New Mortgage Rules Protect Home Buyers

By Gladys Lawrence, AFCPE-FINRA Foundation Military Spouse Fellowship

The consumer Financial Protection Bureau (CFPB) will implement new consumer protections in January 2014. Richard Cordray, Director of the CFPB, suggests that these new changes are a win-win situation. “Both consumers and the industry will win when the new rules are understood, applied, and carried out evenly and effectively.” It is imperative that military financial counselors, not only know these rules, but understand how they can impact military service members.

A key provision of the new rules is the “Ability to Repay Rule.”  A lender must now make a “good faith” determination that a mortgagee can repay a loan.  The failure to do so was one of the driving forces behind the sub-prime loans which to led to the 2008 mortgage meltdown. The new rules clarify a key provision of the Dodd-Frank Financial Reform Bill of 2010. It states that a bank can’t be sued if it make a qualified montage. The new rules by the CFPB define a “qualified mortgage.” A qualified mortgage is a loan to consumer with a debt to income ratio less than 43 percent. The effect is that many low income families no longer qualify for loans. Also, many who previously qualified are now disqualified because of high credit card debt or other personal debt. Photo by Kevin Dooley (creativecommons.com)

So how is this rule good for the consumers? It protects consumers from some of the unscrupulous practices like underwriting a loan based on teaser rates and low introductory rates. It will put an end to no- document and interest-only loans, unfavorable terms like balloon payments and high up-front fees. It’s good because the consumer is not set up to fail with a mortgage which cannot possibly be repaid. Income must be documented and lenders must determine ability to pay based on the cost of the principal and interest over the life of the loan and not based on teaser rates.

New rules are also directed toward the mortgage servicing industry to ensure that consumers get fair treatment to avoid foreclosure. The time of “robo signatures” of foreclosure documents, sloppy accounting, and mortgage servicers hedging their position by working with clients on modifications, while at the same time proceeding with foreclosures, is over (mortgage servicers are the agencies responsible for collecting payments on behalf of the loan-holder).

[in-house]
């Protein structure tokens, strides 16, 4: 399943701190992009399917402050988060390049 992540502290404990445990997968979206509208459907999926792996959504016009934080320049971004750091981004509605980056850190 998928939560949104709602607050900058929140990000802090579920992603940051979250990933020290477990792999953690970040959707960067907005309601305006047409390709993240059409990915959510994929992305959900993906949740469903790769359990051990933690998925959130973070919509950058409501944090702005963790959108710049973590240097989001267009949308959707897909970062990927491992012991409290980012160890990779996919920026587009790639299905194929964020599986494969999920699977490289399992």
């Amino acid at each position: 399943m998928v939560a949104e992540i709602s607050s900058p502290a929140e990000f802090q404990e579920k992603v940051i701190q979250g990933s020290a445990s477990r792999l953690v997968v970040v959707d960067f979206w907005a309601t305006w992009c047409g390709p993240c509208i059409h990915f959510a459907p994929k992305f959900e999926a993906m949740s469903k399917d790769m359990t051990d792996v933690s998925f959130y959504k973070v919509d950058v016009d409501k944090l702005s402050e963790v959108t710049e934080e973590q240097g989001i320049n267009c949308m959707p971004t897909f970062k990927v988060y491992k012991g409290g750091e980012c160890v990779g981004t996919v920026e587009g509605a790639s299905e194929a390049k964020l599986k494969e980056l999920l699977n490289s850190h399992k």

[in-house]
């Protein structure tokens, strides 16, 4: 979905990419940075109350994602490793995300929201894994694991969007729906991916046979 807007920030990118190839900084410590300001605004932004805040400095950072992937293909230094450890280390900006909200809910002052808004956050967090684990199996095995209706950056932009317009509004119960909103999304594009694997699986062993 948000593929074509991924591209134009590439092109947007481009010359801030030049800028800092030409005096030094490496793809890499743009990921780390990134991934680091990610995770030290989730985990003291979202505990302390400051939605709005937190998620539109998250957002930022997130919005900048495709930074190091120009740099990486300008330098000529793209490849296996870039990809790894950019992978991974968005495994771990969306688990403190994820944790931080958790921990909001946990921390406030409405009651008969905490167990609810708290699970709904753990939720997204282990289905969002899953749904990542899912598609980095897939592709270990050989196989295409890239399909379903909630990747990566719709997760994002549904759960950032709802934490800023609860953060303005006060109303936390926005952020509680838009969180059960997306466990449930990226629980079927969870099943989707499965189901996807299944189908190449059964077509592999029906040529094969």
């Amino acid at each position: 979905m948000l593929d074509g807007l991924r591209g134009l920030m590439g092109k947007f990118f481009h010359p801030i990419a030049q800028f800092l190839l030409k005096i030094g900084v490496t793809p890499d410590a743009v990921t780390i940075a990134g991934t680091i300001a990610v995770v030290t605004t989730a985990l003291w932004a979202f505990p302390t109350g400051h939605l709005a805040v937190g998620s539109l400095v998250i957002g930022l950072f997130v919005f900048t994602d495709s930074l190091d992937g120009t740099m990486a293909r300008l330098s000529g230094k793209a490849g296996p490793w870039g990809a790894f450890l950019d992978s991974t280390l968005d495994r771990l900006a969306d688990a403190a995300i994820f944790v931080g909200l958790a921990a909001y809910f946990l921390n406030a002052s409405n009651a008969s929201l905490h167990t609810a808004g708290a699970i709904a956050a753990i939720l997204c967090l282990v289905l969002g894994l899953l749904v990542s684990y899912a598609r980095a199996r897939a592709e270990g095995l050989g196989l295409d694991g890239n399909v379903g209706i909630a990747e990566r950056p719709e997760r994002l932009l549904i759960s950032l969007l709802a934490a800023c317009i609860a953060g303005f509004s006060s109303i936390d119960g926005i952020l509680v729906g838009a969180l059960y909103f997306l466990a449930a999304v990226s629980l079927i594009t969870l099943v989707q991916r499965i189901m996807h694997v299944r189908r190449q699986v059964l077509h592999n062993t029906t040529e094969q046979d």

Listed below is a brief overview mortgage servicing rules:

  • If a borrower has already completed an application for a loan modification, the server cannot move forward with a foreclosure, if an application for review of loan modification or an alternative is pending.
  • A foreclosure cannot be filed until a loan is at least 120 days delinquent. Servicers must provide those with delinquent accounts direct access to people responsible for their accounts. Their documents must be processed in a fair and accountable way. If paper work is missing, by law, the borrower must be notified.
  • A fair review process is guaranteed. No foreclosure sale can take place until all alternatives are exhausted, not just the options that are most financially favorable to the servicer. Servicers must consider a borrower’s application for a loan modification if it is received at least 37 days before a scheduled sale.
    All of these procedural changes should bring clarify to a system which has been which in the past few years been characterized by murkiness and abuse.

This post was published on the Military Families Learning Network Blog on August 16, 2013.

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